The Web Stream Was Designed for Information Underload

Readers here will have been following my discussion of the use of the Stream as a guiding metaphor for the web. The Stream has its roots in conversation. It organizes communication as a string of sequential events. This is opposed to the Garden, which has its roots in literary culture, and organizes knowledge spatially, as a sort of knowledge map.

Some technologies have a very clear bias. Email, with its inbox and explicit replies, is very stream-driven. HyperCard, with its multiple paths and web of references was very garden. The web is an unusual beast, having been conceived as a garden technology (a hypertext network of documents) onto which a stream model has been grafted and is now the dominant paradigm (Twitter, Facebook, Instagram, everything).

I’ve mentioned that the earliest streams appeared on the web very soon after the web’s inception. The first example, in fact, is probably the NSCA’s What’s New page.

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The page shows a simple but powerful idea. It’s a simple web page, but when new content was found on the web (generally by virtue of a new server coming online) the new info was added to the top of the page. This model is doubly powerful because so many people set the What’s New page as their home page. Later, link bloggers and others would follow this pattern. In the mid-aughts Twitter, Facebook, and others would adopt this as their dominant paradigm for presentation of information, and that’s how we get here.

What occurred to me this morning was that this technique was originally designed not for information overload, but information underload. The problem that NCSA was dealing with, in part (besides lack of a search engine at that time), was that if you went out on the web each day it would seem relatively unchanged and static. There really wasn’t much to do. Channeling this activity in this “What’s New” way helped because if this information was in a directory structure instead you might never see the new stuff at all.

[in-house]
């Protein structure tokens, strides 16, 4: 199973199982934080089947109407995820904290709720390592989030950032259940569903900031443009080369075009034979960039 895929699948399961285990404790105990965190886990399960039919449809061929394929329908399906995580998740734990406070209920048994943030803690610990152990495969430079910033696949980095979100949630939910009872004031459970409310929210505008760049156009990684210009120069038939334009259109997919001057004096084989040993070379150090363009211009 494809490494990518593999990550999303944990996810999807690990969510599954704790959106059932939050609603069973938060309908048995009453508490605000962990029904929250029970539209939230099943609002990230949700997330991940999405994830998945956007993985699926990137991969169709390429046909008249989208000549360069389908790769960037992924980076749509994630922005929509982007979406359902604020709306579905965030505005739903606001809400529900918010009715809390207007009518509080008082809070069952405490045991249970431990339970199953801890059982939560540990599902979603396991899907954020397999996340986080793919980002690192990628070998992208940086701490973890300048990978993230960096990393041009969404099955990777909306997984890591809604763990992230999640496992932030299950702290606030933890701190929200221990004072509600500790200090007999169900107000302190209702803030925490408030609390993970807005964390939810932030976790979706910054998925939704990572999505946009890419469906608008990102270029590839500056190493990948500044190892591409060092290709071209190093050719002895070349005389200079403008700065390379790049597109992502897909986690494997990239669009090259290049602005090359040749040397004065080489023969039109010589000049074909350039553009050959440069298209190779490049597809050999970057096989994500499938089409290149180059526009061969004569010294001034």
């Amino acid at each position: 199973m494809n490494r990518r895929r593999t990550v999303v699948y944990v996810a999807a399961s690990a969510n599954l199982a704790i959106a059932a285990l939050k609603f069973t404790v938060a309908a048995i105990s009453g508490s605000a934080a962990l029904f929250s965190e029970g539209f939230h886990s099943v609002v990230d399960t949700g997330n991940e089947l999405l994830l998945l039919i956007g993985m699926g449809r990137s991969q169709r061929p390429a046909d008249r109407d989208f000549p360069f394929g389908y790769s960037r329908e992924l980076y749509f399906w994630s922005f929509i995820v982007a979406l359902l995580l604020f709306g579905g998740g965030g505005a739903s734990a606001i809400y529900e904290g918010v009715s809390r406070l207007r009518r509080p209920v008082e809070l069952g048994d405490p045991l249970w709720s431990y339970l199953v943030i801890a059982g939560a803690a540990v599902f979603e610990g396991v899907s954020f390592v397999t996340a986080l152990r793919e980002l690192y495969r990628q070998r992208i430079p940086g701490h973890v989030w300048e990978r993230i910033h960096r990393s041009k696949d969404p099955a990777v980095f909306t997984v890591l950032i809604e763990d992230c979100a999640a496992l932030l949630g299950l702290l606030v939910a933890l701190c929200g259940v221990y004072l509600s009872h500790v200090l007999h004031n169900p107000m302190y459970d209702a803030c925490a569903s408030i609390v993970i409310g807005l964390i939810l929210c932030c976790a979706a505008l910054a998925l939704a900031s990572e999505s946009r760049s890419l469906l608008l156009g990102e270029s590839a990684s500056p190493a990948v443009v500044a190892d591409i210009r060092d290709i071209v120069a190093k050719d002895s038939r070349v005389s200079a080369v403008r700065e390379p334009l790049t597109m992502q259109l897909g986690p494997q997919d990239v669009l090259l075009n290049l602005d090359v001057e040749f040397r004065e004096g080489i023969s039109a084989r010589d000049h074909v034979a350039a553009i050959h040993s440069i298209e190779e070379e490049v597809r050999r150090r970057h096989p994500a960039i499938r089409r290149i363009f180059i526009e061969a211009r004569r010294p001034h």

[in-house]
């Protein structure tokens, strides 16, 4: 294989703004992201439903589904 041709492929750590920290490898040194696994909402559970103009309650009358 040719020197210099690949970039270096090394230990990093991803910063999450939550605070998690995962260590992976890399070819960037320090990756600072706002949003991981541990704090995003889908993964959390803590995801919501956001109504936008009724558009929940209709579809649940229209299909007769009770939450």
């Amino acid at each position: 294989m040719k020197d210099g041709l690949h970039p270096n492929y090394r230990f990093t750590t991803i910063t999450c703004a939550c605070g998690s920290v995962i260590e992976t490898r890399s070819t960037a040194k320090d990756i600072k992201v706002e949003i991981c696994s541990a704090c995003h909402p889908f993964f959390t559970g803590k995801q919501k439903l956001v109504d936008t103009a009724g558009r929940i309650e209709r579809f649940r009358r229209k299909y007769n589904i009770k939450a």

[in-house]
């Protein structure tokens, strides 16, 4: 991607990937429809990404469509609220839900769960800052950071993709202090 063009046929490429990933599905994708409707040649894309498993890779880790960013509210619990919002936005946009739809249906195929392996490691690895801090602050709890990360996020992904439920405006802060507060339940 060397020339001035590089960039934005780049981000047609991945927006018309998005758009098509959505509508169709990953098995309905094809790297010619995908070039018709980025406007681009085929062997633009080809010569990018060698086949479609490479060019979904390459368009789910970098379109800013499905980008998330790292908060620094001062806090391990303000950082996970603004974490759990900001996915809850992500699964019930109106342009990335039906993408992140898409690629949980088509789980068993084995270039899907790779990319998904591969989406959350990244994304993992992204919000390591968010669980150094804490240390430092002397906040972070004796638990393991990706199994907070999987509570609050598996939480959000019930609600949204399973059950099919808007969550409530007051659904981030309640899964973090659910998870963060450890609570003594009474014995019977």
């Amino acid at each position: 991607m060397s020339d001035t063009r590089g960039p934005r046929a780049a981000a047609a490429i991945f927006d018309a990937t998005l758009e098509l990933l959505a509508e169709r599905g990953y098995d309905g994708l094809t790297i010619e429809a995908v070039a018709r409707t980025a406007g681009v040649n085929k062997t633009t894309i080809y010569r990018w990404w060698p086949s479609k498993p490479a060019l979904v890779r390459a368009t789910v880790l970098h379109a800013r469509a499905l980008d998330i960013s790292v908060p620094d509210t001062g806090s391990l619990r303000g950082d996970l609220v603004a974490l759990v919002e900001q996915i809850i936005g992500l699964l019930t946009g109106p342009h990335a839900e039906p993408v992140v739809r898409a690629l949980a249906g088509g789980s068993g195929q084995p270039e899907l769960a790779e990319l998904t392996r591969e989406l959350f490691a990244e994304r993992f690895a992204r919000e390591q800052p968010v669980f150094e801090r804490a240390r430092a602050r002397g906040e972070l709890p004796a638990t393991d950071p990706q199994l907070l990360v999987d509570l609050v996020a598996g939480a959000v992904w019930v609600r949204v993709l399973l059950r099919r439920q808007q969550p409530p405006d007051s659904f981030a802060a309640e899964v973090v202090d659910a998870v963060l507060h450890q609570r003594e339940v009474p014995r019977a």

If you look at a number of other prominent streams, from early link blogging to the first Facebook feeds, you see this pattern repeat itself. Streams are born not because people are overloaded with good choices of things to read but because people perceive a paucity of information. Without the stream there is nothing to read.

Over time, that information grows, and the stream becomes less about discovery and more about curation, whether that curation is human or algorithmic.

I don’t really know what to do with this insight, but just thought I’d note it.

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3 thoughts on “The Web Stream Was Designed for Information Underload

  1. Thanks for this post Mike. It really made me think (in a jumbled way). I thought about how the web developed and (in parallel?) were developing email and bulletin boards. So the early web was a garden and the email appeared as a stream but bulletin boards were stream and garden (searchable, organised within some sort of structure but presented as a stream).
    Then I thought about how communication arrived at the web (virtual communities and bulletin boards) and I turned to the warm, familiar concept from Wenger’s CoP work – one of his dualities, participation and reification (here are some thoughts from a couple of years ago – scroll past video tho it’s cute http://francesbell.com/bellblog/you-cant-have-one-without-the-other/). Maybe it’s sometimes useful to think of garden and stream as a duality that can co-produce and relate to each other.

    • I absolutely think it’s about co-production. We require some way to let us know what is immediately important and speaking with a common ongoing context (as in conversation) is more efficient. People take digs on email, but email gets used because it’s essential for some sorts of conversation. Bulletin boards and forums too. And the flip side of the inhospitable nature of the stream etc. is that for in-group it builds a sense of belonging, which is why we all got on twitter last night in the US to commiserate about our national shame. I needed that. I don’t want to kill it.

      I love Wenger’s CoP framework, and will check out the link. In my opinion bringing CoP work into a conversation usually elevates it.

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